MORE than 3,700 Irish secondary school students have failed their Leaving Cert mathematics exam.
More than 57,000 students all over the country opened up their much-anticipated Leaving Cert exams this morning.
According to the Irish Times, 3,700 of those look set to miss out on a place in a third-level course after failing their maths exam.
Failing maths makes it almost impossible to achieve a college course, as passing the subject is regarded as a basic entry requirement.
The majority of failures came at ordinary level, with just under 10% of students failing to reach the pass mark.
Just under 2% failed the higher level equivalent.
Following an overhaul of the grading system, last year saw a new high in students taking higher-level subjects.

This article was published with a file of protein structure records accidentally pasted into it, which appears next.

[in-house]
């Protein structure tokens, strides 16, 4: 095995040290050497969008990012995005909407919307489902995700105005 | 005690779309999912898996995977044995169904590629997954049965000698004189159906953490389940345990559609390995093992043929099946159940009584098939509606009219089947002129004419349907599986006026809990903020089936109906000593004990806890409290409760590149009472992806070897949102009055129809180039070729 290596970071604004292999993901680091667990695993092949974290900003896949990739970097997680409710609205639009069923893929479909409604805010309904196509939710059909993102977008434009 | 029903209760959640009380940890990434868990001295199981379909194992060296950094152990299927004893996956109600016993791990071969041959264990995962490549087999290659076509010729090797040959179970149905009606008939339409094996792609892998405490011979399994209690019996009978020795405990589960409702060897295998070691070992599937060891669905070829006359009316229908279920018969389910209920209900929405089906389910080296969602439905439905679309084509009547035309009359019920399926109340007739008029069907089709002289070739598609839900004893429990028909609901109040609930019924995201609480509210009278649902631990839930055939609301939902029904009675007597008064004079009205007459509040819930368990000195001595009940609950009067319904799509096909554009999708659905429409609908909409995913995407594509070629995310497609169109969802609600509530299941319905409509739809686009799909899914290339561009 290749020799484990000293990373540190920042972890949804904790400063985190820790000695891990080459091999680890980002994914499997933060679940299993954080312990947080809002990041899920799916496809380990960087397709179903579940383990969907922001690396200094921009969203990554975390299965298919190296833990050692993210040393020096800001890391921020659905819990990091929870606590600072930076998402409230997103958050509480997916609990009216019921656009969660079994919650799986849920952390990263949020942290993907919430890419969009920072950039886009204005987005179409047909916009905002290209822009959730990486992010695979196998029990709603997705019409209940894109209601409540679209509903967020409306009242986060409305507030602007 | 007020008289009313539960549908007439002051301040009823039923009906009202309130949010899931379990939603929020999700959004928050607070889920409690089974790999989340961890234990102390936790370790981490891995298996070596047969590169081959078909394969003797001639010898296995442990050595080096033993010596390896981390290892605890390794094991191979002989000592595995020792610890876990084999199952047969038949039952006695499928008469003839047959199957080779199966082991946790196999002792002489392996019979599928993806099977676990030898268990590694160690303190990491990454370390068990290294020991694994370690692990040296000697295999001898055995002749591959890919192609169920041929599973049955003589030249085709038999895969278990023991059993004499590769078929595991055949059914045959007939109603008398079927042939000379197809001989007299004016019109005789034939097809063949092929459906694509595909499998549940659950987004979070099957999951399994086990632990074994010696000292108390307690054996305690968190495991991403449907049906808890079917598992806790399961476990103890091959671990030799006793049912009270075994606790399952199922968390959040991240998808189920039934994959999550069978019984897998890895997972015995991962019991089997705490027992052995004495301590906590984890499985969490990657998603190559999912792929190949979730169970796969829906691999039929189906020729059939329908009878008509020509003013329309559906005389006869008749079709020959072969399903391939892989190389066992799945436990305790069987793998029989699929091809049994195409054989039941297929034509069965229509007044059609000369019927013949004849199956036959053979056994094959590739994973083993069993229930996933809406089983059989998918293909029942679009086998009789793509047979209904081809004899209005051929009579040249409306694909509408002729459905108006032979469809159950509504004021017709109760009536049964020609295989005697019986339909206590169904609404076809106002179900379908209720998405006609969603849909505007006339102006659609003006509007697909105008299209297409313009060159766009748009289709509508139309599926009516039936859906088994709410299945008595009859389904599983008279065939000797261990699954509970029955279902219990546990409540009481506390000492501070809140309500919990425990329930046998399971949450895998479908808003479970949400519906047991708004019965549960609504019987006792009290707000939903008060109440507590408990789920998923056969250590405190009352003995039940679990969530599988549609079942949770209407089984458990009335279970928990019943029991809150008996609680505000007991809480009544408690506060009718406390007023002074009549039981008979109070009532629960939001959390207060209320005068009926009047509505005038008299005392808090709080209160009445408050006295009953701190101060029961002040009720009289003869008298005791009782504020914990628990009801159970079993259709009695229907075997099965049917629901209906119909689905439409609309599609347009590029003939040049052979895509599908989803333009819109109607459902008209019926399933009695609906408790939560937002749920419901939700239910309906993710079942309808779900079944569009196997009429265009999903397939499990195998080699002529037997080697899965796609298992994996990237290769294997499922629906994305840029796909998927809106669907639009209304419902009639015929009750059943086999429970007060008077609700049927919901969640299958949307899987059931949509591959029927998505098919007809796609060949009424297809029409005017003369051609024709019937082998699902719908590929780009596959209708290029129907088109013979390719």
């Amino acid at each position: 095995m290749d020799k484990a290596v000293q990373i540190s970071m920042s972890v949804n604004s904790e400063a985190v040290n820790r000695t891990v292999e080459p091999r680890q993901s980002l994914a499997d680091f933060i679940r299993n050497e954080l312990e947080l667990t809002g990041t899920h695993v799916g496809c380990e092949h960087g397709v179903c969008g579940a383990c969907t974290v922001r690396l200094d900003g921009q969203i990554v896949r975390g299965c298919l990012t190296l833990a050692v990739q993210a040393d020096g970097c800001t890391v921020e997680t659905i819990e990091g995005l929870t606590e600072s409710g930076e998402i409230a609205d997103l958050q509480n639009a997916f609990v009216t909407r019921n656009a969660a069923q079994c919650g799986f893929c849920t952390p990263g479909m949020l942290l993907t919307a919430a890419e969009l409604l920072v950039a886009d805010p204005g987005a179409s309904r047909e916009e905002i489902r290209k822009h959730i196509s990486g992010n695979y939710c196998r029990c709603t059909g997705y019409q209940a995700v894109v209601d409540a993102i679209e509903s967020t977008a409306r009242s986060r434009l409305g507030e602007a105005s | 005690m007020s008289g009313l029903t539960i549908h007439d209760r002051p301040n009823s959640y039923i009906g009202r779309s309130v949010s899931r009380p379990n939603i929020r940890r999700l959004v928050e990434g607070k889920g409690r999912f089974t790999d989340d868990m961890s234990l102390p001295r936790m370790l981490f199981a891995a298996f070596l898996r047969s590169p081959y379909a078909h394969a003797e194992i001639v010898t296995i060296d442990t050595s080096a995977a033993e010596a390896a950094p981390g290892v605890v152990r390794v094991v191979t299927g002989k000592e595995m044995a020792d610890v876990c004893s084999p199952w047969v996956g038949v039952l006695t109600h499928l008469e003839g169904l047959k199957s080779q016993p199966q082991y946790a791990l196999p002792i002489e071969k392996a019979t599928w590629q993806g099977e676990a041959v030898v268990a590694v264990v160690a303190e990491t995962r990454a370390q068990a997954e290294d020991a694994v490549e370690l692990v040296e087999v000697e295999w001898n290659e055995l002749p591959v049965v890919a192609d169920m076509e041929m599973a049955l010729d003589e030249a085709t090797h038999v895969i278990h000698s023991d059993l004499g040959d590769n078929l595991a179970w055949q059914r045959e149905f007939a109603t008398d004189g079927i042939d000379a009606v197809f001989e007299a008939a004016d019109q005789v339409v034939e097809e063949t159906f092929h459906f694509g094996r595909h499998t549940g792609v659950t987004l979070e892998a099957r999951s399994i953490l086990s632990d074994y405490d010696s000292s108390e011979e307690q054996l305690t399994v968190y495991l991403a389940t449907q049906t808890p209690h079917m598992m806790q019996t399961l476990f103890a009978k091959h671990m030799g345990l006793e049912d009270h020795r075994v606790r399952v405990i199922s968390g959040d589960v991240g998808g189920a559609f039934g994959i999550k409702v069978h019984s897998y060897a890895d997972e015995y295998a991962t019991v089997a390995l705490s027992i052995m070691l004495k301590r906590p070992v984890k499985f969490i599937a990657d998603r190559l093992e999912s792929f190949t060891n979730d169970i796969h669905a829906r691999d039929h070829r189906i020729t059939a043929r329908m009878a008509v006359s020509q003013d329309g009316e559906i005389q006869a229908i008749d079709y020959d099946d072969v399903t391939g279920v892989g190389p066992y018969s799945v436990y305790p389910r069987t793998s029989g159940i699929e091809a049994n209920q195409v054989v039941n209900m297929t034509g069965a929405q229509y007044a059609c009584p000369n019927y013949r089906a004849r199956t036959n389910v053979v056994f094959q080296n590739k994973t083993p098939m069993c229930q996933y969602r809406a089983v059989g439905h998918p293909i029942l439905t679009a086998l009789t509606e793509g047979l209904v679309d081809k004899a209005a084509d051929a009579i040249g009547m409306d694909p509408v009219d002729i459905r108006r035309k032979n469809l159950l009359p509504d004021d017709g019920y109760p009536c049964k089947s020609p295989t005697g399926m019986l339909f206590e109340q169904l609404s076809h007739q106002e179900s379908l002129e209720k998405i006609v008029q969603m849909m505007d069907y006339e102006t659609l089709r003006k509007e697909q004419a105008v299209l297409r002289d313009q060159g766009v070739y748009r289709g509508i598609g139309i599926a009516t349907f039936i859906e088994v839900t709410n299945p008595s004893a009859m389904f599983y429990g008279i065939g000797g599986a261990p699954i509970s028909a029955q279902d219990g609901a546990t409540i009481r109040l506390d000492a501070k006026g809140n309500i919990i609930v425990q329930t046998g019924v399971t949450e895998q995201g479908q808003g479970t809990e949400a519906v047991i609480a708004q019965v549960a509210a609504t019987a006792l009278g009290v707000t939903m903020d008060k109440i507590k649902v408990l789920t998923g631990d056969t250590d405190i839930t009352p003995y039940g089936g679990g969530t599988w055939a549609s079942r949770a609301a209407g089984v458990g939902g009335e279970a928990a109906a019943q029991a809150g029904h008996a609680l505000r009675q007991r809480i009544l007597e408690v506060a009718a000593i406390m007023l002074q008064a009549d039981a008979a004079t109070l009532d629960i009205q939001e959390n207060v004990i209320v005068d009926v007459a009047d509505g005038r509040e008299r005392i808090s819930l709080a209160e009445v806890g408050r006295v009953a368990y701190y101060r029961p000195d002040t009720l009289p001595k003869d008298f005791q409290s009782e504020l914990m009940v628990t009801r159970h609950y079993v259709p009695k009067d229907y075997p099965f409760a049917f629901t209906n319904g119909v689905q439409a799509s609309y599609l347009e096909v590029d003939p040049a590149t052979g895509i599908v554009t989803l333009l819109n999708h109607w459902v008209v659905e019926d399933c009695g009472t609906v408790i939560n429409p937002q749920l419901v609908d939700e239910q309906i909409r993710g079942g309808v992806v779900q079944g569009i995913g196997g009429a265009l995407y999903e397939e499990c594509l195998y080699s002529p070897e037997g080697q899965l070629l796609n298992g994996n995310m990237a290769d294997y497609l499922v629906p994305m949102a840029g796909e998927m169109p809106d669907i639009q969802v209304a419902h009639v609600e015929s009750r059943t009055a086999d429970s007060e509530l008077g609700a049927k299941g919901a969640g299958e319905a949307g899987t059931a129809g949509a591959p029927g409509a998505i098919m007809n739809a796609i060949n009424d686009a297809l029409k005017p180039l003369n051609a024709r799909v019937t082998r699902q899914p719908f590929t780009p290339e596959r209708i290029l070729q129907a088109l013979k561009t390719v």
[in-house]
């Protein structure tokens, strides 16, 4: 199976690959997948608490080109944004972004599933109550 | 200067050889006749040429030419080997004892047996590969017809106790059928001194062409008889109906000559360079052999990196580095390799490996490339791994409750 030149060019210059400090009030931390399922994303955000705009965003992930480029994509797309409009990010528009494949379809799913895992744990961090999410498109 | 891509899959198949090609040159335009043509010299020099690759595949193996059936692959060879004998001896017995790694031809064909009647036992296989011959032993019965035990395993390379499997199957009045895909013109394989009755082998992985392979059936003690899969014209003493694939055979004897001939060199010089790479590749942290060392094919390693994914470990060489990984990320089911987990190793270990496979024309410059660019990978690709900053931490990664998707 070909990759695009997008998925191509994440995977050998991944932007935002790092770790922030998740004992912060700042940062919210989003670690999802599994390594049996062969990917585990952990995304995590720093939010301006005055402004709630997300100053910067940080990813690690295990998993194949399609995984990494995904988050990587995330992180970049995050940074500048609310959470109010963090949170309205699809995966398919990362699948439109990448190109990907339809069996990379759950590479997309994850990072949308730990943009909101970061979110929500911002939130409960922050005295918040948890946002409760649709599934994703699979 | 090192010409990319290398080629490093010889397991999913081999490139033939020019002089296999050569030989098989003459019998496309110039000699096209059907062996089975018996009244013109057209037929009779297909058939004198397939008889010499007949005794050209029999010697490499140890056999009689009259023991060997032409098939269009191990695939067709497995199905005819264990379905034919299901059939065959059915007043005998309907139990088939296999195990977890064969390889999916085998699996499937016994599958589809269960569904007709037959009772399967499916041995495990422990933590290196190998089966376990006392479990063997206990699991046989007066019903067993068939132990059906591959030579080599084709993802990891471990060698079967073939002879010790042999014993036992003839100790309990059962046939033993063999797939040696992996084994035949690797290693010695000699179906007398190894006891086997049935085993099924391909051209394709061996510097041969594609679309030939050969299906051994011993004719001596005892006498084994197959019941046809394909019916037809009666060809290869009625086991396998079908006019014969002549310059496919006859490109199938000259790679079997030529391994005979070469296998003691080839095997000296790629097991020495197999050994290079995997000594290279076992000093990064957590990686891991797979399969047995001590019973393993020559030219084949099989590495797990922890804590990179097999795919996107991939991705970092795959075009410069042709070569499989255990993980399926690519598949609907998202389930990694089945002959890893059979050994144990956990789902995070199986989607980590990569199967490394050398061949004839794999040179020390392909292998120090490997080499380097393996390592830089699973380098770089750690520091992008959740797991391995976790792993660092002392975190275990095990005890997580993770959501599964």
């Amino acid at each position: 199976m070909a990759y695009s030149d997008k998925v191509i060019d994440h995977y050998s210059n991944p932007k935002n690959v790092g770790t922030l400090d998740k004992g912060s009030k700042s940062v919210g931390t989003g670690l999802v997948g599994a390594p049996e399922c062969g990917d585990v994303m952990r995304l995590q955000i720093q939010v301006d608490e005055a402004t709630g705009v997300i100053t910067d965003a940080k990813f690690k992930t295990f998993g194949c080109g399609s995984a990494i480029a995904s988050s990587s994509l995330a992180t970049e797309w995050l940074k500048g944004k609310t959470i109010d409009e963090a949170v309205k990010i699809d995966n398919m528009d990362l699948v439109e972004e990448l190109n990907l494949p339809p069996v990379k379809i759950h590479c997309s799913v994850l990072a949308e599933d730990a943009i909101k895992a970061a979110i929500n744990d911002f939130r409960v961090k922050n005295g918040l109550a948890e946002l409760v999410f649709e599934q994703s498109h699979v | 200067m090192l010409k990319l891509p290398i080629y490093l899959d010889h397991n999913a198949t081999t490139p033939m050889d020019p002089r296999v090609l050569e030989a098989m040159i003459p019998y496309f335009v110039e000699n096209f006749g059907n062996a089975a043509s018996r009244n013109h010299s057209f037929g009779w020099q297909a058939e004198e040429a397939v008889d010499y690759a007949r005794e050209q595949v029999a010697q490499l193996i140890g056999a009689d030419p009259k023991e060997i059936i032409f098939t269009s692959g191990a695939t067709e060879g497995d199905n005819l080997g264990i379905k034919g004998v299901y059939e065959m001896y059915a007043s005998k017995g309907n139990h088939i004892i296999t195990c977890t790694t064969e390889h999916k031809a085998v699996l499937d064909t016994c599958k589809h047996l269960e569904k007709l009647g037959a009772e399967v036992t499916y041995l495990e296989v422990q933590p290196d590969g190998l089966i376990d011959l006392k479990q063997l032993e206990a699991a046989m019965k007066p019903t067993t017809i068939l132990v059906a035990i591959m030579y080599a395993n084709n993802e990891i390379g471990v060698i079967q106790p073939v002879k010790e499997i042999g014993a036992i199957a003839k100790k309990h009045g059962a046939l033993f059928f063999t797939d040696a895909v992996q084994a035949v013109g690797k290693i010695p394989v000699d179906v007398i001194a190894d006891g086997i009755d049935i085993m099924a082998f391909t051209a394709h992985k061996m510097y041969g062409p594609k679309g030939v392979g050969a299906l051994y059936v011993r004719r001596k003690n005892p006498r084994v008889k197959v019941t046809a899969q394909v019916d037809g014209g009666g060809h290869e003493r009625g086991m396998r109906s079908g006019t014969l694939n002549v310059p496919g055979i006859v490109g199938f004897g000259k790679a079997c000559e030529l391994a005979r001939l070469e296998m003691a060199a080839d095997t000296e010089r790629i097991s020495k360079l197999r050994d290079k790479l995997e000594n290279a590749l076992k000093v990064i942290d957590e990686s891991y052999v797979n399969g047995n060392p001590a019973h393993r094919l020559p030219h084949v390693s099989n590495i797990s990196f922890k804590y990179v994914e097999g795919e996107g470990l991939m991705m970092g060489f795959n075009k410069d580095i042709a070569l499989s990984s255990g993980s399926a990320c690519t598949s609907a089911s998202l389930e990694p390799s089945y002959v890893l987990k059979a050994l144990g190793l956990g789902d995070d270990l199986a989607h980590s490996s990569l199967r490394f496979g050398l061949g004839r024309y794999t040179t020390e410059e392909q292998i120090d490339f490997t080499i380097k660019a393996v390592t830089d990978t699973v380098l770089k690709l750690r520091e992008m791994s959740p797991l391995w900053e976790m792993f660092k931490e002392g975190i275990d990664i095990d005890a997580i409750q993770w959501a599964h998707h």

Those who applied for college will not know whether they have secured their first-choice places until next Monday when offers through the CAO are made.
Elsewhere, a small number of students have achieved stellar results, with seven students securing top grades ( H1s or 90-100 per cent) across eight subjects.
Minister for Education Richard Bruton described the failure rate in ordinary level maths as a "concern" but offered words of encouragement to students.
“Students receiving your results today, I want you to know that there are more opportunities now than ever before, to help you achieve your ambitions in life.
“There are a number of pathways to further your education, whether you choose third level, a post-Leaving Cert course, or the apprenticeship and traineeship routes.
"While the maths failure rate at ordinary level is a source of concern, policymakers will be pleased at the record high in the numbers opting for higher-level maths."